SAN DIEGO--Hard-charging Hyundai hopes its 2011 Elantra will shake up the compact segment by offering an entire lineup with a 40-mpg highway fuel economy rating and features the competition lacks.
The basics: Featuring the slick "fluidic sculpture" design language seen on the Sonata, the redesigned Elantra is a touch longer and sits lower than its predecessor.
The compact sedan is powered by a new 1.8-liter four-banger from Hyundai Motor Corp.'s Nu engine family that generates 145 hp and 143 pound-feet of torque.
The engine adds power and features an aluminum block and head that help shave 70 pounds from the outgoing 2010 Elantra's 2.0-liter iron block engine. Dual continuously variable valve timing, an improved electronic throttle control and a two-step variable induction system that boosts power and torque at high speeds help make the engine more powerful and fuel efficient than its predecessor.
The Elantra's engine is mated to either a six-speed manual or six-speed automatic transmission developed by Hyundai. Regardless of transmission, the Elantra gets 29 mpg in the city and 40 on the highway.
Safety features include four air bags for front-seat passengers, electronic stability control, traction control and vehicle stability control--a system that combines stability control and power steering to help prevent drivers from losing control.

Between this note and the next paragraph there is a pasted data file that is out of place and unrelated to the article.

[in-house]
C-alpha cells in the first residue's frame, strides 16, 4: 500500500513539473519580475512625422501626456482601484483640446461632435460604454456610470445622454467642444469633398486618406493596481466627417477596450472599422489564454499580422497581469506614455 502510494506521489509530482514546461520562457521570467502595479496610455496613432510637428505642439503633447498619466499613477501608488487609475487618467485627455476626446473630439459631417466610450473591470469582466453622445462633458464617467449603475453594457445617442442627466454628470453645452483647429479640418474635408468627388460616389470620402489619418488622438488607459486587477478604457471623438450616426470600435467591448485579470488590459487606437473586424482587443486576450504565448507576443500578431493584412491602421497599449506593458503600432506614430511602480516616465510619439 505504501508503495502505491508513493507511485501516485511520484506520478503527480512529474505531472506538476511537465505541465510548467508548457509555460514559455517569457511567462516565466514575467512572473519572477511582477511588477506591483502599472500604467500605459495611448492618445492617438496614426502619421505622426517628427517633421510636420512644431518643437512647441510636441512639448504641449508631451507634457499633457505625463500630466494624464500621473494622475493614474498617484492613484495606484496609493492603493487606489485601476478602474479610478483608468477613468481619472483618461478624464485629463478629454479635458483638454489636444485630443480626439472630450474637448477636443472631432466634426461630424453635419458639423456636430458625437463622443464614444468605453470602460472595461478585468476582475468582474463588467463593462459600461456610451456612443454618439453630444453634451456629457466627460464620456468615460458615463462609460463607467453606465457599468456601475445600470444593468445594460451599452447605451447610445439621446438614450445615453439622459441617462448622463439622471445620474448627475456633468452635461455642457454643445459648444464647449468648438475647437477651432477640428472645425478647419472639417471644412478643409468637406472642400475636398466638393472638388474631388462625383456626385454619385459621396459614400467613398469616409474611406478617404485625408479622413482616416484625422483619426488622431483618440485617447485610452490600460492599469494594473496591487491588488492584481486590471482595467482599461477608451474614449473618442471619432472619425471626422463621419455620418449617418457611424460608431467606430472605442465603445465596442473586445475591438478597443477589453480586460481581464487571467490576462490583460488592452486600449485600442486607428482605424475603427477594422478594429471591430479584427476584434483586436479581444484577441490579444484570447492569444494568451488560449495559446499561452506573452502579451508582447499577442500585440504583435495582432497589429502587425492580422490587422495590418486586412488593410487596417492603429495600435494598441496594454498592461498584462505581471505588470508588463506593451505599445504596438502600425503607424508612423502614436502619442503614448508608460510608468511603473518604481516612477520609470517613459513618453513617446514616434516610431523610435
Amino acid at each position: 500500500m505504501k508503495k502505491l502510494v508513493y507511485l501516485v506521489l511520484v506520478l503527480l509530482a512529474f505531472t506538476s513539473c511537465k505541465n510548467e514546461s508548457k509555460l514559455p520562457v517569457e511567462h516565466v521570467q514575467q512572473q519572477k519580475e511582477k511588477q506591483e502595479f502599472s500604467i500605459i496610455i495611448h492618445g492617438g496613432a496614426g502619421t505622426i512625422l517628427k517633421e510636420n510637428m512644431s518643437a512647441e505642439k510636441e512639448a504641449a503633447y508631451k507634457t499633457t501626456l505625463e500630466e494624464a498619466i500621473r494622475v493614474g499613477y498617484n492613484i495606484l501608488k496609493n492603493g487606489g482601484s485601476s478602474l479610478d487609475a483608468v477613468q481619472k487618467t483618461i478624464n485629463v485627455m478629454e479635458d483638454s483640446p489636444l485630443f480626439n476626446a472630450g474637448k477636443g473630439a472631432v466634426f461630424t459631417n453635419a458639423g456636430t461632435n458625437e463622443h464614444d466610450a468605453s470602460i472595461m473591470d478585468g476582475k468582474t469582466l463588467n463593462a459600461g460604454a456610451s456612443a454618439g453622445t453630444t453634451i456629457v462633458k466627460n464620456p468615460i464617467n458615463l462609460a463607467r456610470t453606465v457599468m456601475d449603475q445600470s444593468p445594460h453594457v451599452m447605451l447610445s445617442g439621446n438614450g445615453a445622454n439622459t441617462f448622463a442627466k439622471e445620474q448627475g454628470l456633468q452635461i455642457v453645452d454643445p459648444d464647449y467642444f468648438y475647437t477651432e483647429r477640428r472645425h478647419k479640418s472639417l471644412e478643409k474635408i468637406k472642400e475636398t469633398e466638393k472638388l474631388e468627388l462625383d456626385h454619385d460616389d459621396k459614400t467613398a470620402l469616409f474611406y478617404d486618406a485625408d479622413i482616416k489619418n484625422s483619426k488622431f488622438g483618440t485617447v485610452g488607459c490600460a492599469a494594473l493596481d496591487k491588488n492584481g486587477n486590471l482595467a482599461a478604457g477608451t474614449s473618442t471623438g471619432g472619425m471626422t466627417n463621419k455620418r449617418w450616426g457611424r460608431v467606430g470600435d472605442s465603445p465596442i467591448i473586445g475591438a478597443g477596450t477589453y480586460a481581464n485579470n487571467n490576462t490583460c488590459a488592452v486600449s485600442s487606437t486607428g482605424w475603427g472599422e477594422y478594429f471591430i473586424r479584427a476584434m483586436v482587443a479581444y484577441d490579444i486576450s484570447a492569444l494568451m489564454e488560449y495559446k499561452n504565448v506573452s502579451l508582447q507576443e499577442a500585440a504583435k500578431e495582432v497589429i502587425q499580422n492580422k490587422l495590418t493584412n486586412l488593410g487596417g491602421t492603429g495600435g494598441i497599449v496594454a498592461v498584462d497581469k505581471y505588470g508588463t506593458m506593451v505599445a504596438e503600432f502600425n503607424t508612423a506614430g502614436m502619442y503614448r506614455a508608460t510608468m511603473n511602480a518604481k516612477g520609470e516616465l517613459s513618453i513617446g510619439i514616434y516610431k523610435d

Notable features: Getting 40 mpg on the highway on all Elantra models gives Hyundai an advantage over key competitors such as the Honda Civic, Toyota Corolla and Chevrolet Cruze.
Unlike most competitors, the Elantra comes with standard four-wheel disc brakes. The Civic and Corolla, for example, offer disc brakes on only the front wheels.
Other features include standard split folding rear seats, an optional navigation system with a 7-inch screen, Bluetooth connectivity and standard USB and auxiliary audio connections.
What Hyundai says: "We think that the new Elantra is going to have the same impact in the compact segment" that the 2010 Sonata has in the mid-sized sedan segment, said Scott Margason, director of product planning for Hyundai Motor America.
Compromises and shortcomings: Unlike the 2010 Sonata, the Elantra's new engine does not feature gasoline direct injection. The 1.8-liter Nu engine could have included the fuel-saving technology, but Hyundai viewed it as too expensive.
The market: Hyundai expects to sell about 145,000 Elantras annually.
The skinny: With standout styling, 40 mpg standard, nearly 150 hp, Hyundai's 100,000-mile warranty and a sticker price of a little more than $17,000 for an Elantra equipped with an automatic transmission, the competition should be worried.